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MAPUTO, July 21 (Reuters) - Mozambique’s central bank lifted its main lending rate by 300 basis points to 17.25 percent on Thursday due to soaring inflation and weakness in the currency caused by suspension of foreign aid by international donors.
Governor Ernesto Gove said he was concerned by the persistence of inflation, which rose 19.7 percent in June as a blistering drought in Southern Africa wilted crops, droving food prices higher and hitting economic growth.
“Mozambique started the year in an atypical way with floods and droughts in the central and northern region. We also have the suspension of foreign aid by the international partners,” Gove told a news conference.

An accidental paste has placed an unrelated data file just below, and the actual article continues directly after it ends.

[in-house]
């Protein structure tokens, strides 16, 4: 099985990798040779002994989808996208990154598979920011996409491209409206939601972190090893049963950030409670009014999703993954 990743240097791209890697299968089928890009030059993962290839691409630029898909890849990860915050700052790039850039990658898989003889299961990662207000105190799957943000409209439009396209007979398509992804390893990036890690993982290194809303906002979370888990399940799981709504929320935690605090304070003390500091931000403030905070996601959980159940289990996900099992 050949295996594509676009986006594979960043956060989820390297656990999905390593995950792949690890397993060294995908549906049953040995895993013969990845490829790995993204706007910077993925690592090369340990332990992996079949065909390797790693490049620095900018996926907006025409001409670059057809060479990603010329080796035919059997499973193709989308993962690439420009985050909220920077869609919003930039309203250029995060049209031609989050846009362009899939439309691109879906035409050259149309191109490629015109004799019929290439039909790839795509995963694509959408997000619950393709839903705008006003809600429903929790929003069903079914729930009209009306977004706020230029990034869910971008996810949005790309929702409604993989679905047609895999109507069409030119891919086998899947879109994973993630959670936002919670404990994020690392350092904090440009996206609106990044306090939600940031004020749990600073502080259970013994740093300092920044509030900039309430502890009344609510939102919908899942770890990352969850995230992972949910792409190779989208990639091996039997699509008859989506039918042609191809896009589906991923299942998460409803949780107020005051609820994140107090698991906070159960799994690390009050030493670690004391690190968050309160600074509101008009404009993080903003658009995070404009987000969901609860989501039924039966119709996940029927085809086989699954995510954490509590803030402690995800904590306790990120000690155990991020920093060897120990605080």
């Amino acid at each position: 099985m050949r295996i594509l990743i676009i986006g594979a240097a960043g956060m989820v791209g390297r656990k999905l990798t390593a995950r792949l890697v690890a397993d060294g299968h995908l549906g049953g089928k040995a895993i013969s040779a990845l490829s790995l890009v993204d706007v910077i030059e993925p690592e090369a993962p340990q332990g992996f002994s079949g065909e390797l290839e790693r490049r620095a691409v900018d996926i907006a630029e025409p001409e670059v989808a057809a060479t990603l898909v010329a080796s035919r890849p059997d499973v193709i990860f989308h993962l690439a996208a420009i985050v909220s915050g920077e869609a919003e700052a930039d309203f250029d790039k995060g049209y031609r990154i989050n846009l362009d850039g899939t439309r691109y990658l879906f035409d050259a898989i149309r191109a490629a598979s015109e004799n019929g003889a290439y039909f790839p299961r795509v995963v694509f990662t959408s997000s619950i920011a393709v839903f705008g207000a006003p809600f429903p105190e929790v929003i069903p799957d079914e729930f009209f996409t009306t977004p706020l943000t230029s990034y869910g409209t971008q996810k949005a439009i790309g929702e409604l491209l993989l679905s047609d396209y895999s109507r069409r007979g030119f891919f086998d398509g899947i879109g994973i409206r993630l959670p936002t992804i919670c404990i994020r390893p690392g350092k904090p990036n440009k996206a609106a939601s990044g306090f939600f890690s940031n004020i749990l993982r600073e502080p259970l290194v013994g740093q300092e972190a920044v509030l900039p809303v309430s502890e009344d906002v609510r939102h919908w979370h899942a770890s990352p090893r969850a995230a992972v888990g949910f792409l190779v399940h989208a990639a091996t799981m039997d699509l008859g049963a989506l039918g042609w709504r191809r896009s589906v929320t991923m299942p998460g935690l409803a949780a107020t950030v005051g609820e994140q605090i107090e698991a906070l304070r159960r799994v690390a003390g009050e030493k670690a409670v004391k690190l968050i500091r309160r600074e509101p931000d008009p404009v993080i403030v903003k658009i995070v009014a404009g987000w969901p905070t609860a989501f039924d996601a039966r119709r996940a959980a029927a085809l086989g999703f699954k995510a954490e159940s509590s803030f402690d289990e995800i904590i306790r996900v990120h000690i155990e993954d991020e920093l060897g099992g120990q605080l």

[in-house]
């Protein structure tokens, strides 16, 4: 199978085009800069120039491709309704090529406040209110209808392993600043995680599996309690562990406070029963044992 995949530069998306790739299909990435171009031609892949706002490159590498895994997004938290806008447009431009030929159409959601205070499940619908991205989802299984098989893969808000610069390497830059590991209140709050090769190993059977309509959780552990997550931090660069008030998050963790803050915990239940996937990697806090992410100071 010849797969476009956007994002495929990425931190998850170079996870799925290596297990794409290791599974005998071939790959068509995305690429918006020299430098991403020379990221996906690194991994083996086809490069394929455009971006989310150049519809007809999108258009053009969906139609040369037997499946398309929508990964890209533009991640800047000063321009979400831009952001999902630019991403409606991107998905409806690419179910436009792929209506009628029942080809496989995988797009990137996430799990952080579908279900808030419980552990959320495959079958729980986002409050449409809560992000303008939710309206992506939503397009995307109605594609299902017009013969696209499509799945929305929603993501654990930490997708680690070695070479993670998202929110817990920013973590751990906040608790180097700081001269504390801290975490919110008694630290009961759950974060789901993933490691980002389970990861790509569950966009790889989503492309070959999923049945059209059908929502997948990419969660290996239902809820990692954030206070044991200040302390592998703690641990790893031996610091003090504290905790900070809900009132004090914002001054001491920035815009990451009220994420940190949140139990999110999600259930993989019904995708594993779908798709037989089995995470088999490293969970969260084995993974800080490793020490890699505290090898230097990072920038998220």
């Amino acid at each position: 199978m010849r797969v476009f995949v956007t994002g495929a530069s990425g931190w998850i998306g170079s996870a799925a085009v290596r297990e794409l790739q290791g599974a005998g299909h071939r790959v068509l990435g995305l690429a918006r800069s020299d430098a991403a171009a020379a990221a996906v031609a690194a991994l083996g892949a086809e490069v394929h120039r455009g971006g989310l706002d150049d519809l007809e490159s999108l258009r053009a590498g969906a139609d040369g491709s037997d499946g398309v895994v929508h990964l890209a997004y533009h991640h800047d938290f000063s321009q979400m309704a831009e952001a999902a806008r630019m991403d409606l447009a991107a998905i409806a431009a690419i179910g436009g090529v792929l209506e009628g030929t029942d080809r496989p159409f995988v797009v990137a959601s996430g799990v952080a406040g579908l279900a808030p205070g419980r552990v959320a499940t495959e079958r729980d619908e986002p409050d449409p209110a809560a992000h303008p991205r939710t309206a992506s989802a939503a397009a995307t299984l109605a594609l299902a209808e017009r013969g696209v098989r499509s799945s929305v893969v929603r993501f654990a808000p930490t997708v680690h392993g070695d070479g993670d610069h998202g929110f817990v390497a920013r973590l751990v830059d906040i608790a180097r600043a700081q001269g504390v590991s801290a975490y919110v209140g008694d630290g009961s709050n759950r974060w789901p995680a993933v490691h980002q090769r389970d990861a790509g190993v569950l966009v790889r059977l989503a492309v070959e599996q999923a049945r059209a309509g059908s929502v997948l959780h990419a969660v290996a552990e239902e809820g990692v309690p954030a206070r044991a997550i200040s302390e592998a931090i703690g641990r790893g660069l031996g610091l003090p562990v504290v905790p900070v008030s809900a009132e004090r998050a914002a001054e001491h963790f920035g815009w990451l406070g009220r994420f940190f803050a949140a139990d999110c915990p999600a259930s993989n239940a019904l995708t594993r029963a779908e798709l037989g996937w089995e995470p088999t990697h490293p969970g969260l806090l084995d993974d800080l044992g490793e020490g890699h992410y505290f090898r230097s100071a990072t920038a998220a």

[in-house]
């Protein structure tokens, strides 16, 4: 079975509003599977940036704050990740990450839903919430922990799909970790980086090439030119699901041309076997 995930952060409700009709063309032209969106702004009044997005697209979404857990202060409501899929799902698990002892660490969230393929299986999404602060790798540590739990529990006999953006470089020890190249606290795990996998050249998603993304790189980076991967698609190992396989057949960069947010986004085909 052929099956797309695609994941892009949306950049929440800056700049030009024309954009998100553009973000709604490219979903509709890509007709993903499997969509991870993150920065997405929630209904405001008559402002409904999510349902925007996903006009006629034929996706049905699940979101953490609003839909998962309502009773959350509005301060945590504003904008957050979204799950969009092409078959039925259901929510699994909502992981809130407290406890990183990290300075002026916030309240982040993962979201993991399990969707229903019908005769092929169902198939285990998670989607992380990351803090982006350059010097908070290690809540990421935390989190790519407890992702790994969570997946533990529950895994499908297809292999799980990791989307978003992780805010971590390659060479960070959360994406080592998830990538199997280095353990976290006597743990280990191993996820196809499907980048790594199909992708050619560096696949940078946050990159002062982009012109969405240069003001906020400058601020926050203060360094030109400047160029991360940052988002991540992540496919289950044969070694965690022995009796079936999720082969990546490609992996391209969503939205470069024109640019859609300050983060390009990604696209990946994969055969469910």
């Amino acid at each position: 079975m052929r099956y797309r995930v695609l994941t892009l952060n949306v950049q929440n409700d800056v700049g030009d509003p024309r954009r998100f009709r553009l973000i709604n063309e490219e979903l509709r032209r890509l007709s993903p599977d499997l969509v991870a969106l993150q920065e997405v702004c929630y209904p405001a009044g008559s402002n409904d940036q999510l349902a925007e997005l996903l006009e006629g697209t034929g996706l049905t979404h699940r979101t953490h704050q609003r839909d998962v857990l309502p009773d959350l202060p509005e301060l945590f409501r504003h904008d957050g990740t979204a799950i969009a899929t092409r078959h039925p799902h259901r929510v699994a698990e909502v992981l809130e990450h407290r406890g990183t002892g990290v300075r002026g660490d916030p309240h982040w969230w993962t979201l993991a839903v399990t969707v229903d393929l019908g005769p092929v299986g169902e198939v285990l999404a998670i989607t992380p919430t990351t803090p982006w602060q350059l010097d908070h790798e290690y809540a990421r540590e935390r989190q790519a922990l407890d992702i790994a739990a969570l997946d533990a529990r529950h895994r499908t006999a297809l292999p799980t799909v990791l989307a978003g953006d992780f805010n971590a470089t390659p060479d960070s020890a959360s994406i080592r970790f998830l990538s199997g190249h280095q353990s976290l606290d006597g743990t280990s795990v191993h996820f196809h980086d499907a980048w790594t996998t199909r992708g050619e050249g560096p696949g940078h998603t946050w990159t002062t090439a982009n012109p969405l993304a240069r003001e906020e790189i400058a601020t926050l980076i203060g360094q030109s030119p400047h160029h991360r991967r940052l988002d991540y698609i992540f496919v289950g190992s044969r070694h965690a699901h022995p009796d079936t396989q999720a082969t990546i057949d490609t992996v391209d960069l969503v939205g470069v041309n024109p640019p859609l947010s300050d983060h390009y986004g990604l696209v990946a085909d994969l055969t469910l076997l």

Mozambique, one of the world’s poorest countries which has huge untapped gas reserves, has been thrown into economic turmoil by revelations of financial malfeasance.
The government’s admission in April of billions of dollars of secret borrowing hidden has hit cash inflows, with the World Bank delaying approval of development loans while the United States government is reviewing the $400 million it provides annually to the cash-strapped country.
Finance minister Adriano Maleiane said earlier this month economic growth was seen slowing to 4.5 percent from the initial forecasts of 7 percent. (Reporting by Manuel Mucari; Writing by Nqobile Dludla; Editing by Ed Cropley)
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